Healthy heart charity the CRT supporting 2017 Hippocrates International Young Poets (age 14 – 18) Award for Poetry and Medicine

The annual Hippocrates International Young Poets Prize for Poetry and Medicine is a £500 (~USD 630) award for a single unpublished poem in English of up to 50 lines on a medical theme.

New Deadline for Hippocrates International Young Poets Prize for Poetry and Medicine: 1st March, 2017 – 12 midnight in the time zone of the applicant.

It is open to anyone in the world aged 14 – 18.

Awards will be presented on Saturday 6th May 2017 at a ceremony at Harvard Medical School. Winning and commended poems in the Young Poets Prize are published in the annual Hippocrates Prize Anthology.

Poet and teacher Maya Catherine Popa from New York City will select the winner.

Maya said: “It is wonderful that a major prize with this kind of international visibility aims to encourage young writers from around the globe to express their interest in the interface between poetry and medicine.”

She added: “As a teacher of this age group, I am often amazed at the creativity, insight, and skill of young writers. I wish more prizes aimed to showcase and support these voices.”

Prize co-founder Professor Donald Singer added: “The organisers are delighted that the healthy heart charity the Cardiovascular Research Trust is once again supporting this prestigious international award for young poets.”

The Cardiovascular Research Trust has as a major aim reducing preventable heart disease by educating young people about healthy lifestyle.

Since it was founded in 2012 by clinical professor Donald Singer and poet Michael Hulse, there has been interest in the Hippocrates Young Poets Prize from 15 countries, with winners and commended poets from Hong Kong, the UK, the USA and Canada.

Visit here to find out how to enter for the 2017 Hippocrates Young Poets Prize for Poetry and Medicine.

Previous Hippocrates Young Poet winners: Rosalind Jana (2013), Conor McKee (2014, Paris Thepmankorn (2015)

The winner in 2013 of the inaugural Hippocrates Young Poets Prize was Rosalind Jana from Hereford Sixth Form College in England, for her poem Posterior Instrumented Fusion for Adolescent Scoliosis.

The winner of the 2014 Hippocrates Young Poets Prize was Conor McKee from Sidney Sussex College at the University of Cambridge for his poem I Will Not Cut for Stone.

The winner of the 2015 Hippocrates Young Poets Prize was Parisa Thepmankorn from Rockaway, New Jersey, USA for her poem Intraocular Pressure.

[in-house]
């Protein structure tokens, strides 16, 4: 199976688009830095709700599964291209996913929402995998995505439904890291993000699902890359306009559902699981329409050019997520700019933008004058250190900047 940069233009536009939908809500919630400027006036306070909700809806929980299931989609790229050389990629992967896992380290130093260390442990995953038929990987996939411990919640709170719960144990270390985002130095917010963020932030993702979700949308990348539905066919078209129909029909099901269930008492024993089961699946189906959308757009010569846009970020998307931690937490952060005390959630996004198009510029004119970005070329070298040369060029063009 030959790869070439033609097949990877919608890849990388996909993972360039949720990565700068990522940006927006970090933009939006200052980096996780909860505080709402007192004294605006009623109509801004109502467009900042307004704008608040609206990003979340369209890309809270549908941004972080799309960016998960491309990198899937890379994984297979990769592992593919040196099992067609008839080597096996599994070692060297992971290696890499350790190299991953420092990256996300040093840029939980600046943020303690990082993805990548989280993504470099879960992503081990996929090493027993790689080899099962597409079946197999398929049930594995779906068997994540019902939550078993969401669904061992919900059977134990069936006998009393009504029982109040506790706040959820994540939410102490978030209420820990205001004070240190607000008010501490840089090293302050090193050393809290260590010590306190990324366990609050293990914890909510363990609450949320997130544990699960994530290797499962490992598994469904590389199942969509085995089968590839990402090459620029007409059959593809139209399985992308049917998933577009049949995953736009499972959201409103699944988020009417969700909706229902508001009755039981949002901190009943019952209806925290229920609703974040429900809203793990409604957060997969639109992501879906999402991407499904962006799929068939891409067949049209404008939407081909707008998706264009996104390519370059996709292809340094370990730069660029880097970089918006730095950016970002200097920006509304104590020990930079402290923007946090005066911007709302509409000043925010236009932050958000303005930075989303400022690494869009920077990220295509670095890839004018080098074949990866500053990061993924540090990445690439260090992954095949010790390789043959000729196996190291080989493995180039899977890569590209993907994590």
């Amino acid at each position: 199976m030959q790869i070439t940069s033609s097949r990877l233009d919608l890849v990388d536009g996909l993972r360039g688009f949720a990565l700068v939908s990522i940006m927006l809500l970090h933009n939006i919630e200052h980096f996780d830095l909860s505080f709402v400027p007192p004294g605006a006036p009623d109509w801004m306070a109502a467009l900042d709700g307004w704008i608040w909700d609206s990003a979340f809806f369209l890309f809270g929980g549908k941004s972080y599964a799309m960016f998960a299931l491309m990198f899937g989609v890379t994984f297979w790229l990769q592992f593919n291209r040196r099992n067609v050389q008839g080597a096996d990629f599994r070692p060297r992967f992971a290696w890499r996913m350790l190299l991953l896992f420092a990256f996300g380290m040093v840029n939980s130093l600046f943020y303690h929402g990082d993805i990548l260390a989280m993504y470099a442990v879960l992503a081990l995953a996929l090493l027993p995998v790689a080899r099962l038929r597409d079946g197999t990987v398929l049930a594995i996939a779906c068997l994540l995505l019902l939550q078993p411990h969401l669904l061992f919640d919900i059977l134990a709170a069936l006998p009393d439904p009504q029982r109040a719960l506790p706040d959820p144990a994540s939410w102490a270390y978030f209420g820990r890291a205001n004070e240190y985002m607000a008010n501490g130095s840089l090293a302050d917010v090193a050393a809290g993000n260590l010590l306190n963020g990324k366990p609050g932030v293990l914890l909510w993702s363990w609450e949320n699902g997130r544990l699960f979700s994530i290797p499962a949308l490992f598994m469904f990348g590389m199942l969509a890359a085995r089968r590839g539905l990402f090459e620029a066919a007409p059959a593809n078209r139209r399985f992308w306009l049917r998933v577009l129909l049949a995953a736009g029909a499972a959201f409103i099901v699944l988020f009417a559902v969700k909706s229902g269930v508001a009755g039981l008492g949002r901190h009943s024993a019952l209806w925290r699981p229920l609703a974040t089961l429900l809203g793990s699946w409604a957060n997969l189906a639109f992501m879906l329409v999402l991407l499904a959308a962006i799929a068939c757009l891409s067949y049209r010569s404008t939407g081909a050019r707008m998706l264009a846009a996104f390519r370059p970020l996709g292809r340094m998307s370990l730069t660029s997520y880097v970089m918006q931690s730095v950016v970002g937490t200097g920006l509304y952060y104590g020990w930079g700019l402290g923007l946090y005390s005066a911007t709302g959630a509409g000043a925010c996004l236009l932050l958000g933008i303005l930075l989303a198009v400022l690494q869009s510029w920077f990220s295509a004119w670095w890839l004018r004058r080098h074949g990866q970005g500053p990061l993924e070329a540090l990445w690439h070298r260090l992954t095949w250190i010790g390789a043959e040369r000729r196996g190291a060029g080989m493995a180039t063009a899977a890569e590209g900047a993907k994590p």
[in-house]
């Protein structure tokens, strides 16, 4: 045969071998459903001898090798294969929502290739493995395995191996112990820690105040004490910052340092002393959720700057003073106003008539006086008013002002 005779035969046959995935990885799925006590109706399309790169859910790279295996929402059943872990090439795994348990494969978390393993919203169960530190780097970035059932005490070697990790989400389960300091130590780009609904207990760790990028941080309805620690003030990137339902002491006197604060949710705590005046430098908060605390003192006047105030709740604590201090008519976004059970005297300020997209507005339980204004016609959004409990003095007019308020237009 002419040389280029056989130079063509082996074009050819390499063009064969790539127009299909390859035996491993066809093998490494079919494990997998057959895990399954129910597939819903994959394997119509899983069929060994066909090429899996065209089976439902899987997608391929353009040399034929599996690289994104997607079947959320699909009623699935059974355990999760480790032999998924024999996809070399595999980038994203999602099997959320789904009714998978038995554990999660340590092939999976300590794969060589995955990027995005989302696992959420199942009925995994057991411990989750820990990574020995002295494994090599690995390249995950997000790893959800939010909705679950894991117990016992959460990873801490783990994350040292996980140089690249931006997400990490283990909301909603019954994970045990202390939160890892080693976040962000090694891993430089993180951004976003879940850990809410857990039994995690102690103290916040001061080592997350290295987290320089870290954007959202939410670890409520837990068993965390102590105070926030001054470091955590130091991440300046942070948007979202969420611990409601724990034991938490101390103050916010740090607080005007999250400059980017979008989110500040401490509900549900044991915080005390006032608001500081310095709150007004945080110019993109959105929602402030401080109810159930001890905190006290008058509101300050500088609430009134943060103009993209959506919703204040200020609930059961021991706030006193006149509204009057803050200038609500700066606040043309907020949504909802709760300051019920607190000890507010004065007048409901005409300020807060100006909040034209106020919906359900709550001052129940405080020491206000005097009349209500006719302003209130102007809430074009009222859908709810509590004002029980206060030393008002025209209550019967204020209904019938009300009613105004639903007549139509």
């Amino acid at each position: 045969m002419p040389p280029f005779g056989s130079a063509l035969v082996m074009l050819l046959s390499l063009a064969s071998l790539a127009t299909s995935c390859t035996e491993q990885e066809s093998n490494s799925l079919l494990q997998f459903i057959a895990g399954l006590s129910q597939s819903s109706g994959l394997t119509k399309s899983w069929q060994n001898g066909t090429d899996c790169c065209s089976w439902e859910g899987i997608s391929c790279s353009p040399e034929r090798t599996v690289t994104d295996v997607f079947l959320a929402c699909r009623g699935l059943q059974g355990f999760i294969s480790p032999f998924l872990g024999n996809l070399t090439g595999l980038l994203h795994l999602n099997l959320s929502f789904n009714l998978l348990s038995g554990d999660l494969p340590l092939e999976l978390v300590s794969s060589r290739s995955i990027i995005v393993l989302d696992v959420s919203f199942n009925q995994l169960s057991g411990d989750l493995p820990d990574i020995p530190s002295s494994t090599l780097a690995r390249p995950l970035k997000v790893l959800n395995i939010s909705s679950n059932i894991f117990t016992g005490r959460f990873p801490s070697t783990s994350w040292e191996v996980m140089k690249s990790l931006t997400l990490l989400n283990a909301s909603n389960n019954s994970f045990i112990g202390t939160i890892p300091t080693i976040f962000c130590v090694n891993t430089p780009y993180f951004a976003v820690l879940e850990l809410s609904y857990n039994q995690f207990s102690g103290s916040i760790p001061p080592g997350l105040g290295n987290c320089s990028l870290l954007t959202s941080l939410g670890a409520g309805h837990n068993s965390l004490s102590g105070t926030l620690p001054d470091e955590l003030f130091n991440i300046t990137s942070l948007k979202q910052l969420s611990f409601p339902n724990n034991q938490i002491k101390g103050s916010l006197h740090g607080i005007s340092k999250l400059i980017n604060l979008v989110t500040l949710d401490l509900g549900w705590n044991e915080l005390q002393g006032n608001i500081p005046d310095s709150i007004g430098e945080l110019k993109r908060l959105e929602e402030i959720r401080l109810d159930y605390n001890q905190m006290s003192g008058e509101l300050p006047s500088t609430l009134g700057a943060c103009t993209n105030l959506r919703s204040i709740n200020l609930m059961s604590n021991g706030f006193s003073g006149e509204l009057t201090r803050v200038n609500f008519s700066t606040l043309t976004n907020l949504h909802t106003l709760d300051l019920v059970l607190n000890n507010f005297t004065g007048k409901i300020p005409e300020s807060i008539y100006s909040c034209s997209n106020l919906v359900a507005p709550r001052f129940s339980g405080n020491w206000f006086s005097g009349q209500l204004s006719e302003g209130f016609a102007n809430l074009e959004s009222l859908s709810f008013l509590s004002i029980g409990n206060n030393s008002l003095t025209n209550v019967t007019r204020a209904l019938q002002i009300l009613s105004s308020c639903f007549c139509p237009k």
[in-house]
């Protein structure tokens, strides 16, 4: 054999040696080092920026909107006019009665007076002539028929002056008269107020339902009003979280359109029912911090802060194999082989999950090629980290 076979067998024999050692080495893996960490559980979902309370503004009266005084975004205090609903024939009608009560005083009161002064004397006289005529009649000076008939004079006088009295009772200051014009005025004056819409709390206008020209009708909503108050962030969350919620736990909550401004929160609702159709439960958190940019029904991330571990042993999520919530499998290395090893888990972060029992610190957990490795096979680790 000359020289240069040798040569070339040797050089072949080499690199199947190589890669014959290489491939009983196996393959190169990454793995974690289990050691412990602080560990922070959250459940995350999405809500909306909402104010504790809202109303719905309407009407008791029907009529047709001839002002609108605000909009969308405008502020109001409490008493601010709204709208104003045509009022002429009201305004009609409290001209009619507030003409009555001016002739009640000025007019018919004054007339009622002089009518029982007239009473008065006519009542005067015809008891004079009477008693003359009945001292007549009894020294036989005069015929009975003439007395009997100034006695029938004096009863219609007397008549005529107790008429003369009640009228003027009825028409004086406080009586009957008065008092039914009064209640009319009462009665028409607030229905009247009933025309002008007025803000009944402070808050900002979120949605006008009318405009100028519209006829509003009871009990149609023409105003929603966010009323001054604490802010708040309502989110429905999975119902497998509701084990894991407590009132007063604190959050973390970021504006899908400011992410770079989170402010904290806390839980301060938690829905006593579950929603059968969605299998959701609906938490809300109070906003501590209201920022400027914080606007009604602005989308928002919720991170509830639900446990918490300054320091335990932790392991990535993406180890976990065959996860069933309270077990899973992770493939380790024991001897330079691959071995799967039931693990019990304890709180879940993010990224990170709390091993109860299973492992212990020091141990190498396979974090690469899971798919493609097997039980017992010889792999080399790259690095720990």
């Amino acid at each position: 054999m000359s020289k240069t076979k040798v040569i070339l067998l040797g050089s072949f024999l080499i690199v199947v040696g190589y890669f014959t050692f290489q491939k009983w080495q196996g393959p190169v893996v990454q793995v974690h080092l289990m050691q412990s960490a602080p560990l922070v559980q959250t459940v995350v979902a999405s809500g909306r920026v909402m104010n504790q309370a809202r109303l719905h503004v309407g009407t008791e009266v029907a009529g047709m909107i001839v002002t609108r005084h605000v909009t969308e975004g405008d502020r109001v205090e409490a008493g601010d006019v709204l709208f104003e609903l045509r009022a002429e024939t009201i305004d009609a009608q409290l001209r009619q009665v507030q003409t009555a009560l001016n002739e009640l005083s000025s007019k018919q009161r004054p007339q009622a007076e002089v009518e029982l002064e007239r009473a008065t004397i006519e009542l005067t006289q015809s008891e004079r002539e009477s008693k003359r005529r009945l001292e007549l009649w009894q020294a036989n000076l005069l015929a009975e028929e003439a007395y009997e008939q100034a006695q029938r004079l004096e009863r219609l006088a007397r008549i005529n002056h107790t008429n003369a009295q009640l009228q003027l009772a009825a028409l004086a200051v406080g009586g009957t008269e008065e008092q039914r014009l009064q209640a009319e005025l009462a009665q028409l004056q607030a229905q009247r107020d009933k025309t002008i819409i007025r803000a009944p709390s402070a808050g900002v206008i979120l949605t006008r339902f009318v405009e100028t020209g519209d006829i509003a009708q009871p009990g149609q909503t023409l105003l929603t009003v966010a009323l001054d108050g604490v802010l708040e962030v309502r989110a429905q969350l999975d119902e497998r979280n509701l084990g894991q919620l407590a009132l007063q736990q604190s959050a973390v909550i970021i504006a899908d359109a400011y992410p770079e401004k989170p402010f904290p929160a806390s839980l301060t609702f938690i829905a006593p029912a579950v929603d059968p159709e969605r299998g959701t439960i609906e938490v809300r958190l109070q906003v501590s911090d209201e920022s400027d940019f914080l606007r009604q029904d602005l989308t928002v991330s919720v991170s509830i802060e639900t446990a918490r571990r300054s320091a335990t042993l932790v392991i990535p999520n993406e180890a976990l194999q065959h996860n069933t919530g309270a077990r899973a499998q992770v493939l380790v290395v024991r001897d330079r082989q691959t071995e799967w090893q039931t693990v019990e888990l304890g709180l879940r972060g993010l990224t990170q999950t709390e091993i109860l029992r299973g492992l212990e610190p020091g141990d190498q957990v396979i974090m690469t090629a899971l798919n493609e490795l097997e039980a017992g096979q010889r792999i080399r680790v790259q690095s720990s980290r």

The  winner in the 2016 Hippocrates Young Poets Prize was Catherine Wang from Hong Kong for her poem Six Pills.

Catherine Wang: 2016 Hippocrates Young Poet winner

The Hippocrates Young Poets Prize is supported by healthy heart charity the Cardiovascular Research Trust and run by the Hippocrates Initiative for Poetry and Medicine, which received the 2011 Times Higher Education Award for Innovation and Excellence in the Arts for its work on the synergy between medicine, the arts and health.

For further information about the Hippocrates international Young Poets Prize for Poetry and Medicine and the Cardiovascular Research Trust, email hearthealthycharity@gmail.com or on +44 7494 450805.

Maya Catherine Popa is a writer and teacher in NYC. A 2015 Ruth Lilly finalist, she is the recipient of the Poetry Foundation Editor’s Prize for review. Her poetry appears in Tin House, Kenyon Review, Poetry London, and elsewhere. Her criticism and non-fiction appear widely, including in Poetry, Poets & Writers Magazine, PN Review, and The Huffington Post. Her chapbook, “The Bees Have Been Canceled,” is forthcoming from DIAGRAM New Michigan Press in the U.S., and Southword Editions in Ireland, in winter 2017.

Young Poets judge Maya Catherine Popa

Her awards include the Hippocrates Poetry Prize, 2nd place in the Magma Poetry Prize, 3rd Place in the Narrative N30B Prize, the Gregory O’Donoghue Competition, Parallel Universe Competition, and the Oxford Poetry Society Martin Starkie Prize. She holds an MFA from NYU and an Mst in Writing from Oxford University, where she was a Clarendon Scholar. She teaches at the Nightingale-Bamford school in New York City.

 

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